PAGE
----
Arash: We collaborated with the SAS Analytics Foundation group. That group is responsible for developing a library in SAS that supports multithreaded and GPU-accelerated operations in linear algebra. The SAS IML team uses the library to accelerate linear algebra operations. In addition, in coordination with our testing team, the SAS Servers and Services team was instrumental in deploying GPU support to compute servers in Kubernetes environments. These collaborations will benefit any SAS IML program that runs in SAS Viya.
Udo: Why do you consider your project innovative?
Arash: GPUs have become cheaper over the last few years and are available on most cloud computing services. Accordingly, SAS wants to take advantage of parallel processing on GPUs. The deep learning action and a handful of other SAS Viya actions already use GPUs. Still, SAS IML is the first traditional SAS product to bring the power of GPUs to SAS programmers who are developing a custom algorithm.
A new hope: deep learning in causal inference
Udo: On a very high level, what issue does PROC DEEPCAUSAL help solve?
Gunce: Whenever you ask questions about why or what-if, you seek answers about cause and effect. PROC DEEPCAUSAL in SAS Econometrics helps estimate the effect of a treatment or a policy variable on an outcome variable by estimating 11 types of causal effects, or treatment effect parameters. Beyond estimating these parameters, PROC DEEPCAUSAL also performs policy evaluation and policy comparison for choosing the optimal policy.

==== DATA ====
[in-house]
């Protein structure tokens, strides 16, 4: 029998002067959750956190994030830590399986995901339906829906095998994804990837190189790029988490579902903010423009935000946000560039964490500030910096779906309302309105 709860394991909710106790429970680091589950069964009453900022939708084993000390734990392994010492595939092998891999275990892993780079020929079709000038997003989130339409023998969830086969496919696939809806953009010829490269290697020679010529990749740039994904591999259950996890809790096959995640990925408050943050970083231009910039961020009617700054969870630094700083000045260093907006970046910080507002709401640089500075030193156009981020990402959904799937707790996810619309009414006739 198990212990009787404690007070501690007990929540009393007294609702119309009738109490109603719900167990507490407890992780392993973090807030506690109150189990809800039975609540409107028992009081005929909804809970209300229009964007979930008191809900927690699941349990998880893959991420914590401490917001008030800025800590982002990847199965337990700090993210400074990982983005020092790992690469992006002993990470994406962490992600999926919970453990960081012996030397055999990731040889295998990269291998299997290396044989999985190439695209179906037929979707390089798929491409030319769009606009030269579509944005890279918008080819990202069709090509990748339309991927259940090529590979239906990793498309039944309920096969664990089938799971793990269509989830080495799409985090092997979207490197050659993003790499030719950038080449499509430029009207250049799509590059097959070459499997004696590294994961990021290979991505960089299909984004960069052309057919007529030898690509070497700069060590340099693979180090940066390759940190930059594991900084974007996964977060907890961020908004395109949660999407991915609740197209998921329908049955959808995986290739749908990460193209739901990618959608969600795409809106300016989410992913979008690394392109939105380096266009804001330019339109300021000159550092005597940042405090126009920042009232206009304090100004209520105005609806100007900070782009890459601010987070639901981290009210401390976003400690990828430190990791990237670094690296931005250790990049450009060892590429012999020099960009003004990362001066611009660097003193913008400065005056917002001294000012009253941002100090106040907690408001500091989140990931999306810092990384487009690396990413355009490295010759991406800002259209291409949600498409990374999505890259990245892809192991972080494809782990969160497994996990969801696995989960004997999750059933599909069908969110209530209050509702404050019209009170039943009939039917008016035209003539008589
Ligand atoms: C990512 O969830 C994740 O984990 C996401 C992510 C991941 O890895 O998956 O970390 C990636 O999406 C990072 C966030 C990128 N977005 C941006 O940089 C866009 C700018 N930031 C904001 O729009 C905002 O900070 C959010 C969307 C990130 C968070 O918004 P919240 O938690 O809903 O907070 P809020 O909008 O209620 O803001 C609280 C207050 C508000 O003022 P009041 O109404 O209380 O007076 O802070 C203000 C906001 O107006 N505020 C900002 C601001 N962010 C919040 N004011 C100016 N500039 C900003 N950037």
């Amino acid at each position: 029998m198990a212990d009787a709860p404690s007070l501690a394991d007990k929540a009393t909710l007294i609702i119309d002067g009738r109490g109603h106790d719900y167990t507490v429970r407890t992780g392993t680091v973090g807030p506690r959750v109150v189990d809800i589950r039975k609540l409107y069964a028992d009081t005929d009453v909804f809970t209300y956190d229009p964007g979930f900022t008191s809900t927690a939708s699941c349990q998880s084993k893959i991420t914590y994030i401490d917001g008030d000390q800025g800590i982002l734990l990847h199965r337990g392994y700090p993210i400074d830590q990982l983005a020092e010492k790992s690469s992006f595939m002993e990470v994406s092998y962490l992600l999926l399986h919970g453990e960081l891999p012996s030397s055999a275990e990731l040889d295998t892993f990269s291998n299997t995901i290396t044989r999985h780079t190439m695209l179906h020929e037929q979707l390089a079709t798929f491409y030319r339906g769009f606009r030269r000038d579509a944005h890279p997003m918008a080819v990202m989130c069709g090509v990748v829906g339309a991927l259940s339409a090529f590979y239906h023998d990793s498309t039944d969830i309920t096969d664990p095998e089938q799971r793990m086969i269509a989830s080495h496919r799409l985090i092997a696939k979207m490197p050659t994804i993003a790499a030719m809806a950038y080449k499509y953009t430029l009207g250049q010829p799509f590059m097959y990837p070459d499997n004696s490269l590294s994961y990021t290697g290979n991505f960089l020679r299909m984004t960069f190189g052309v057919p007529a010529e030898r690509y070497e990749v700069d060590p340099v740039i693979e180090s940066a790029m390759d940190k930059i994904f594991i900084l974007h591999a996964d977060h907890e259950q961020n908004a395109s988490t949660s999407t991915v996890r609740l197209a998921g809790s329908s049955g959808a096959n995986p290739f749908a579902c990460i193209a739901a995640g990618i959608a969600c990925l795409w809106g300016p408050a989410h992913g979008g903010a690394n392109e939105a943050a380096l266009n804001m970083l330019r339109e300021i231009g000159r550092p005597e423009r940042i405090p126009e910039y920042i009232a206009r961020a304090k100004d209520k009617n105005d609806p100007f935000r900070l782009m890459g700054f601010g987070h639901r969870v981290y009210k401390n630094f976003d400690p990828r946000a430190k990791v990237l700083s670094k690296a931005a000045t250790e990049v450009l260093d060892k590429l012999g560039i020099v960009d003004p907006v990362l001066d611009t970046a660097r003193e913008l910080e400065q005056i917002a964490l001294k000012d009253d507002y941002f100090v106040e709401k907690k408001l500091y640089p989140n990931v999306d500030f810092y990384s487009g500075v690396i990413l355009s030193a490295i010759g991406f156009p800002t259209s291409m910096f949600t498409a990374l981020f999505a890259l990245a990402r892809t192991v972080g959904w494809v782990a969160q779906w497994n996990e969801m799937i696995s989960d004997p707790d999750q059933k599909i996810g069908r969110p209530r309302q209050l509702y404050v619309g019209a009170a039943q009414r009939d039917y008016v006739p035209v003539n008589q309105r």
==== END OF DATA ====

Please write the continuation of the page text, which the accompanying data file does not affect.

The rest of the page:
Udo: How did the SAS Deep Learning, SAS Econometrics, and SAS/STAT teams work together for this?
Gunce: The STAT team has a wide range of tools and expertise in causal analysis. We shared quite a bit of knowledge with them while developing PROC DEEPCAUSAL, and this collaboration continues. The technique that PROC DEEPCAUSAL consists of has two stages. In the first stage, appropriate deep neural networks (DNNs) are constructed to estimate the parameters of interest for causal inference. In the second stage, the estimates from the previous step are used, and new DNNs are constructed for policy optimization. We collaborated with the Deep Learning team to construct a PoC for this project, which calls the deepLearn action set from the Deep Learning team. Thanks to this collaboration, we could release PROC DEEPCAUSAL in a relatively short time.
Udo: How is this a resilient and scalable solution?